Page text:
March 9, 2010
VATICAN CITY - Vatican Information Service

VATICAN CITY, 9 MAR 2010 (VIS) - Given below is the text of note issued today by Holy See Press Office Director Fr. Federico Lombardi S.J. concerning cases of the sexual abuse of minors in ecclesiastical institutions:

"For some months now the very serious question of the sexual abuse of minors in institutions run by ecclesiastical bodies and by people with positions of responsibility within the Church, priests in particular, has been investing the Church and society in Ireland. The Holy Father recently demonstrated his own concern, particularly through two meetings: firstly with high-ranking members of the episcopate, then with all the ordinaries. He is also preparing the publication of a letter on the subject for the Irish Church.

"But over recent weeks the debate on the sexual abuse of minors has also involved the Church in certain central European countries (Germany, Austria and Holland). And it is on this development that we wish to make some simple remarks.

"The main ecclesiastical institutions concerned - the German Jesuit Province (the first to be involved, through the case of the Canisius-Kolleg in Berlin), the German Episcopal Conference, the Austrian Episcopal Conference and the Netherlands Episcopal Conference - have faced the emergence of problem with timely and decisive action. They have demonstrated their desire for transparency and, in a certain sense, accelerated the emergence of the problem by inviting victims to speak out, even when the cases involved date from many years ago. By doing so they have approached the matter 'on the right foot', because the correct starting point is recognition of what happened and concern for the victims and the consequences of the acts committed against them. Moreover, they have re-examined the extant 'Directives' and have planned new operative guidelines which also aim to identify a prevention strategy, so that everything possible may be done to ensure that similar cases are not repeated in the future.

"These events mobilise the Church to find appropriate responses and should be placed in a more wide-ranging context that concerns the protection of children and young people from sexual abuse in society as a whole. Certainly, the errors committed in ecclesiastical institutions and by Church figures are particularly reprehensible because of the Church's educational and moral responsibility, but all objective and well-informed people know that the question is much broader, and concentrating accusations against the Church alone gives a false perspective. By way of example, recent data supplied by the competent authorities in Austria shows that, over the same period of time, the number of proven cases in Church institutions was 17, while there were 510 other cases in other areas. It would be as well to concern ourselves also with them.

"In Germany initiatives are now rightly being suggested, promoted by the Ministry for the Family, to call a 'round table' of the various educational and social organisations in order to consider the question from an appropriate and comprehensive viewpoint. The Church is naturally ready to participate and become involved and, perhaps, her own painful experience may also be a useful contribution for others. Chancellor Angela Merkel had justly recognised the seriousness and constructive approach shown by the German Church.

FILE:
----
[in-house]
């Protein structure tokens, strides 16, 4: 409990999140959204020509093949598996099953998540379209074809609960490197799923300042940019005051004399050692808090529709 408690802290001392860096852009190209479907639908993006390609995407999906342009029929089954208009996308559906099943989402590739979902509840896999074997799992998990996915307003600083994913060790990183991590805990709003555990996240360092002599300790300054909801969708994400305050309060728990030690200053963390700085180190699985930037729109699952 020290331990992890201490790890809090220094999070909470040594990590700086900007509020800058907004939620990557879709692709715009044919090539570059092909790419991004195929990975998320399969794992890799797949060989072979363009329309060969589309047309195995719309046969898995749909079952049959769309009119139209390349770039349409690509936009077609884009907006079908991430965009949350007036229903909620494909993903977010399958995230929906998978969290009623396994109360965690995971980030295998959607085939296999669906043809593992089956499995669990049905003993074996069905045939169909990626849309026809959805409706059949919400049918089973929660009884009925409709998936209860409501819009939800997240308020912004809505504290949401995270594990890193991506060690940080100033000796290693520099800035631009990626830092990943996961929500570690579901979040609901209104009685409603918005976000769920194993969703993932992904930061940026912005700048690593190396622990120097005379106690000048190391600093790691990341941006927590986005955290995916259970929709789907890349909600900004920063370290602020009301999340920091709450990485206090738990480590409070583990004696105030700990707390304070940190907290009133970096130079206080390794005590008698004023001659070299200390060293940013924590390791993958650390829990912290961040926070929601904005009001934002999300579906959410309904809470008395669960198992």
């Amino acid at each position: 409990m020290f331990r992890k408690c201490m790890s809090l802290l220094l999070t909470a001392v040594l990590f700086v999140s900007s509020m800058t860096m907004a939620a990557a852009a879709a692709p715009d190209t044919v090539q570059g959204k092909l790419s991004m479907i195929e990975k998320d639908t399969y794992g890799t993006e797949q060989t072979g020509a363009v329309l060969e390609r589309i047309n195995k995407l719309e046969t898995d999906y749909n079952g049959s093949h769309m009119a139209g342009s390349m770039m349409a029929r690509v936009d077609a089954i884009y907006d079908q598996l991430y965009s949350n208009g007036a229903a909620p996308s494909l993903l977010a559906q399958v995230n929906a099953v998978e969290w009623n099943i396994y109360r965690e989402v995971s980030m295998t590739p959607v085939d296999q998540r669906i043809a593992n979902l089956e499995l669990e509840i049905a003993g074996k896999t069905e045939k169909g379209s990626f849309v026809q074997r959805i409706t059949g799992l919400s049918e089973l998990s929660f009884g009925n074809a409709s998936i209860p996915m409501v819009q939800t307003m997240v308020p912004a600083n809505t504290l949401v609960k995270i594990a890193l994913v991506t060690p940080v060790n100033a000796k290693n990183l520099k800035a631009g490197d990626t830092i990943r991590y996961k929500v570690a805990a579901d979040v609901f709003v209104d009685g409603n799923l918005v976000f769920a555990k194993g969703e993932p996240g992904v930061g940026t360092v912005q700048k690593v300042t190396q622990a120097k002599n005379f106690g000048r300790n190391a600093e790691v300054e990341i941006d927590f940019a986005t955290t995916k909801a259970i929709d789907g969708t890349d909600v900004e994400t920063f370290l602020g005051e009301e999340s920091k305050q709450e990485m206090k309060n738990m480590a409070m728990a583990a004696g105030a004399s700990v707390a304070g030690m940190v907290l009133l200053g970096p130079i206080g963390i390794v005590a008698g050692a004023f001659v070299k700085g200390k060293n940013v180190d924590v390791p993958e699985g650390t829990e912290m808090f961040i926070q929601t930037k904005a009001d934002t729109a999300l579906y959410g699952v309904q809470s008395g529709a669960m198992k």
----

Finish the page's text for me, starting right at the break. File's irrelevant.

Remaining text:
"In order to complete these remarks, it is as well to recall once again that the Church exists as part of civil society and shoulders her own responsibilities in society, but she also has her own specific code, the 'canonical code', which reflects her spiritual and sacramental nature and in which, therefore, judicial and penal procedures are different (for example, they contain no provision for pecuniary sanctions or for the deprivation of freedom, but for impediment in the exercise of the ministry and privation of rights in the ecclesiastical field, etc.). In the ambit of canon law, the crime of the sexual abuse of minors has always been considered as one of the most serious of all, and canonical norms have constantly reaffirmed this, in particular the 2001 Letter 'De delictis gravioribus', sometimes improperly cited as the cause of a 'culture of silence'. Those who know and understand its contents, are aware that it was a decisive signal to remind the episcopate of the seriousness of the problem, as well as a real incentive to draw up operational guidelines to face it.

"In conclusion, although the seriousness of the difficulties the Church is going through cannot be denied, we must not fail to do everything possible in order to ensure that, in the end, they bring positive results, of better protection for infancy and youth in the Church and in society, and the purification of the Church herself".


Survivors Network of those Abused by Priests